And back in our Post.js file, we’ll make modifications to use this new class:

Post.js
import React from 'react'; const Post = (props) => { return ( <div> <h1> {props.title} </h1> <p> {props.body} </p> </div> ); }; export {Post};

Now, we get the following render:

That’s more like it! Now, we’ll create many versions of this element, and implement the infinite scroll.

For our example, we’ll render 20 posts at a time, and add more to the bottom when the user reaches the end (therefore creating the infinite scroll effect). For our purposes, we won’t set a limit to the amount of posts that can be made — we will truly be able to infinitely scroll down!


Infinite Scroll

First, we’ll modify App.js to render 20 posts instead of the single one we rendered earlier:

App.js
import { useState } from 'react'; import { Post } from './Post.js'; function App() { // Text to use for each post var sampleText = "lorem ipsum dolor sit amet, consectetur adipisicing elit, sed do eiusmod tempor incididunt ut labore et dolore magna aliqua. "; var postsPerPage = 20; // Use useState to hold the posts being rendered to the screen // Create the array of posts to map to render const [posts, setPosts] = useState([...Array(postsPerPage).keys()]); return ( <div> {posts.map((item, i) => ( <Post title={"Post " + (i + 1)} body={sampleText} /> ))} </div> ) } export default App;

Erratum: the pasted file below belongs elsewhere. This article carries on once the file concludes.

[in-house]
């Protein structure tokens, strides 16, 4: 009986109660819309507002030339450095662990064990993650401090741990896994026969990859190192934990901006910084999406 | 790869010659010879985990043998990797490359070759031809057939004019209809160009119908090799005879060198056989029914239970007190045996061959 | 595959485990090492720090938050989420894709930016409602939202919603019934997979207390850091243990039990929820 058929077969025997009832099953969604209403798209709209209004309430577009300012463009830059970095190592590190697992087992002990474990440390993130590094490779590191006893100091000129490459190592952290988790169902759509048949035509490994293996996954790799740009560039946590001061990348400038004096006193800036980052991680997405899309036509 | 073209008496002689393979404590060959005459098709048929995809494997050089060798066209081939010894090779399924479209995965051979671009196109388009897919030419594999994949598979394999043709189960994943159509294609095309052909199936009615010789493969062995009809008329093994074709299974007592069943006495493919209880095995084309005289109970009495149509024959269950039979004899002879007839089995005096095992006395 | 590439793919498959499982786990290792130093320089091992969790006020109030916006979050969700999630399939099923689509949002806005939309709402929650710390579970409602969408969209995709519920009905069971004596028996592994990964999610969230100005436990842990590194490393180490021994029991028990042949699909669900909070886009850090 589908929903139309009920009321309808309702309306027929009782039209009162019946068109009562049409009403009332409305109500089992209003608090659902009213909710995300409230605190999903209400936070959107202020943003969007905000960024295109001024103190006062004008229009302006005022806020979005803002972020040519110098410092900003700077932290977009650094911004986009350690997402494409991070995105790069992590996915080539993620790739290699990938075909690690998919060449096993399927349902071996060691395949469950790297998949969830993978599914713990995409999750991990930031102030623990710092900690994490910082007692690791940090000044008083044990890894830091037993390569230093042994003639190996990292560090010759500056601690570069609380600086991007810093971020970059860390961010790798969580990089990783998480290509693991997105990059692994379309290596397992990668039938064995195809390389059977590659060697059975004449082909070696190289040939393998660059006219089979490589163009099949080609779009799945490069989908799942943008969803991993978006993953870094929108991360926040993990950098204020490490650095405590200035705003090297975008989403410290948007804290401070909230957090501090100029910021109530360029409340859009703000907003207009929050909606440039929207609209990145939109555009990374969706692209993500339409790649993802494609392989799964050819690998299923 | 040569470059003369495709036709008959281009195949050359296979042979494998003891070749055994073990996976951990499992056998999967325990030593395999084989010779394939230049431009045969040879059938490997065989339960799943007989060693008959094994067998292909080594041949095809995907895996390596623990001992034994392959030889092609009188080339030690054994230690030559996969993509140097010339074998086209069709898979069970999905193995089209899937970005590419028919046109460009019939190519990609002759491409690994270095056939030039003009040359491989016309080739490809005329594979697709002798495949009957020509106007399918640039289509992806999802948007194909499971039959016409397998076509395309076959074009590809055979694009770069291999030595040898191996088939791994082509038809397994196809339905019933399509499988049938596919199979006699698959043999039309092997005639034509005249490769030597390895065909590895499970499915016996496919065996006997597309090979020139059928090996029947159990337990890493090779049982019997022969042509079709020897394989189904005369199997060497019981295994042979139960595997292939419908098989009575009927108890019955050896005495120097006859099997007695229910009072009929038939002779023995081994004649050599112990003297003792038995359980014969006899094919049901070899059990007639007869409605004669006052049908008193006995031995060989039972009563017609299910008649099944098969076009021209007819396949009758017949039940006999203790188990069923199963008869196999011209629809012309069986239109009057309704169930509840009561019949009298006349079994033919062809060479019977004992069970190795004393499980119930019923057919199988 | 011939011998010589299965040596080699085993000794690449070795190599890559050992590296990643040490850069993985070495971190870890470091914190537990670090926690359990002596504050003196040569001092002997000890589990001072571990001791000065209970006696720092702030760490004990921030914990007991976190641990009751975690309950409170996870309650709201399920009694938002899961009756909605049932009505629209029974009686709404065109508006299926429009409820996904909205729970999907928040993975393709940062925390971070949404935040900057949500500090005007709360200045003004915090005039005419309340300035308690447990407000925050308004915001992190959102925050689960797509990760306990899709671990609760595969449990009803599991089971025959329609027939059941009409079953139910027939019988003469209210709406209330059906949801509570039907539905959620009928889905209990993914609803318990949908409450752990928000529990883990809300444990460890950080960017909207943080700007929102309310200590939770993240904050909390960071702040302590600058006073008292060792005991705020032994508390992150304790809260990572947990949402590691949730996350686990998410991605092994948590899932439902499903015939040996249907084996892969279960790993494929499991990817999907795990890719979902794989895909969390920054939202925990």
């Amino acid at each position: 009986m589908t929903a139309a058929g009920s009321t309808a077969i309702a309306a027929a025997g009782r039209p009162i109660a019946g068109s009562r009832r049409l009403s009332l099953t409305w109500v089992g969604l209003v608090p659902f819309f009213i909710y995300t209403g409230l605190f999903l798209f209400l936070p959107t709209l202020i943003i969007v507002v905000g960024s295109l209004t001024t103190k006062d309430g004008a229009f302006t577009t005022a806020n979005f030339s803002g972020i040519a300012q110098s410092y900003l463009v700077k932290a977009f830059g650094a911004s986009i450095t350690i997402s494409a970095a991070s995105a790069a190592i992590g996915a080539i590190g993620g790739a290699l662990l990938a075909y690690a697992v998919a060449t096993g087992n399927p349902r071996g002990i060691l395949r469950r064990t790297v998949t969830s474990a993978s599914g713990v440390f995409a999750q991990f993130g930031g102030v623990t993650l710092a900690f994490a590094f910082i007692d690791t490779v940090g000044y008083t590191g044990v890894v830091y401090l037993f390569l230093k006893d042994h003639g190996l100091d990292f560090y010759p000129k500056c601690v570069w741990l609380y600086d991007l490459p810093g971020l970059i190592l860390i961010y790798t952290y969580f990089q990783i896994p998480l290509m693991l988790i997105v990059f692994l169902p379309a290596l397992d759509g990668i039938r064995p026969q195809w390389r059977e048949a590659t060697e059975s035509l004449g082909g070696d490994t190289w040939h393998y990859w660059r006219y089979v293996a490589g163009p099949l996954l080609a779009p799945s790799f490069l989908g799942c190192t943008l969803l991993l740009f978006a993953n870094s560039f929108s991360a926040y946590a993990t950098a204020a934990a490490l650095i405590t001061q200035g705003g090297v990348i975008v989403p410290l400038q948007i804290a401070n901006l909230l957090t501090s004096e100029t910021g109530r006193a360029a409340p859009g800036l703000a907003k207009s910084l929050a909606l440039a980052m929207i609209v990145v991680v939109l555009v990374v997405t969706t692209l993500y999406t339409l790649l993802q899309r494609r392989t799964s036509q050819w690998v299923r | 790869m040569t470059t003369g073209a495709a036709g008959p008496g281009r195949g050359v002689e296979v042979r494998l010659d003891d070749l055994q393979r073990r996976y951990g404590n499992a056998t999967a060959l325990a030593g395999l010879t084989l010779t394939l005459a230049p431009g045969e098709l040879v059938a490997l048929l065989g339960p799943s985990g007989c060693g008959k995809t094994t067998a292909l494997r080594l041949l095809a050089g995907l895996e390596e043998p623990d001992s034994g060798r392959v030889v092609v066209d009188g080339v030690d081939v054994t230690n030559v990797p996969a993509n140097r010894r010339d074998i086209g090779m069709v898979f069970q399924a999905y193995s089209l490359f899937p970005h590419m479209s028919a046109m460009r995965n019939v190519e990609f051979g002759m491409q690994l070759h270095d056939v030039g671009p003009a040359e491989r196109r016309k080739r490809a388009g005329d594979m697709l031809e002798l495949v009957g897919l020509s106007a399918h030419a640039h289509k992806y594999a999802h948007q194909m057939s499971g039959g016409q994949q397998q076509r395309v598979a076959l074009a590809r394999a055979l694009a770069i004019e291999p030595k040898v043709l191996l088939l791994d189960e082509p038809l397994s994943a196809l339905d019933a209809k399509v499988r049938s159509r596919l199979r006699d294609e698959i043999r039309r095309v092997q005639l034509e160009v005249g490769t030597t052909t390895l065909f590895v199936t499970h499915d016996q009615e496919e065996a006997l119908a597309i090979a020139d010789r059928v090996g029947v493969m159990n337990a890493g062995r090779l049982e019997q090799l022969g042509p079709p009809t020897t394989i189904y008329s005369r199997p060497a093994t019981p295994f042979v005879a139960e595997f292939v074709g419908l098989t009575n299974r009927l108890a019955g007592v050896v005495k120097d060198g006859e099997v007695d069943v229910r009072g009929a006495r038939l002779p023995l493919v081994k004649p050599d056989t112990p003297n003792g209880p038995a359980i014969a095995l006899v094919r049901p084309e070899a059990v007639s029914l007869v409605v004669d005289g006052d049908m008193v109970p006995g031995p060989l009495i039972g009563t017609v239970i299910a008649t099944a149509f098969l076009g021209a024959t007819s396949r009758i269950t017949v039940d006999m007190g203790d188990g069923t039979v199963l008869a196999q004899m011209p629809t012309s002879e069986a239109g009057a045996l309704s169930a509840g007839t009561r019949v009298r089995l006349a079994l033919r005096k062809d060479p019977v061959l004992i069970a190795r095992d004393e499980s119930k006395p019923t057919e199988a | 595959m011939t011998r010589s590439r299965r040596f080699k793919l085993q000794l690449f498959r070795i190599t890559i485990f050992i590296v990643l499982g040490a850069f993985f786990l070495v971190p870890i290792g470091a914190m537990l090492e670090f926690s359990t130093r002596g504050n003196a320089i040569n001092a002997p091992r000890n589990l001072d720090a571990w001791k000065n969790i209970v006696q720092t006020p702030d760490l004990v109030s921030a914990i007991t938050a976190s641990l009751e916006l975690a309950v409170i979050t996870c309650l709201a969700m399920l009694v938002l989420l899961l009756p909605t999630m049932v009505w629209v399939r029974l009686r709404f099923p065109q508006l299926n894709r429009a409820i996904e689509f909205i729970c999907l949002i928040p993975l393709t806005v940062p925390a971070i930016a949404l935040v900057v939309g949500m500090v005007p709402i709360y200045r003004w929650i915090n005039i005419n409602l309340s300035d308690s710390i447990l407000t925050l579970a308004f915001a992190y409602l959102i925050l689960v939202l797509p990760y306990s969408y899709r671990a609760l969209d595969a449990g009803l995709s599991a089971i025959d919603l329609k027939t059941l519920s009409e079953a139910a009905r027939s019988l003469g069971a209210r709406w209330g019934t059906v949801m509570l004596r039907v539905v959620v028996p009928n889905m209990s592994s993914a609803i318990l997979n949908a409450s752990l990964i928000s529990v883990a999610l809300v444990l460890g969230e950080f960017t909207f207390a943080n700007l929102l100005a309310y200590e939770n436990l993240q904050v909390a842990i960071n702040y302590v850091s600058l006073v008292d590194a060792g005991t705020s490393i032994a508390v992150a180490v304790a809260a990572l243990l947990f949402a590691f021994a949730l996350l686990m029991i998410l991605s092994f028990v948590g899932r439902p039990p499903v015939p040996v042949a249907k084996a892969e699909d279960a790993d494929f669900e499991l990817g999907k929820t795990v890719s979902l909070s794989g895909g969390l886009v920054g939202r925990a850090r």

We’ve imported useState() in the above example for use when we want to modify the posts on the screen and have the component automatically re-render. We set the posts to a range of numbers below our variable postsPerPage, which we set to 20 (the number of posts we want on the page before loading the next set).

In the return statement, we map the range of values to 20 different <Post /> elements, each with their own distinct label based on the value in the array. As a result, we get posts with numbers ranging from 1-20:

Now that we’re able to display multiple posts to the screen, let’s enable the infinite scroll feature we’ve been waiting for!

We’ll use the scroll event in this example, one of several ways to solve the problem: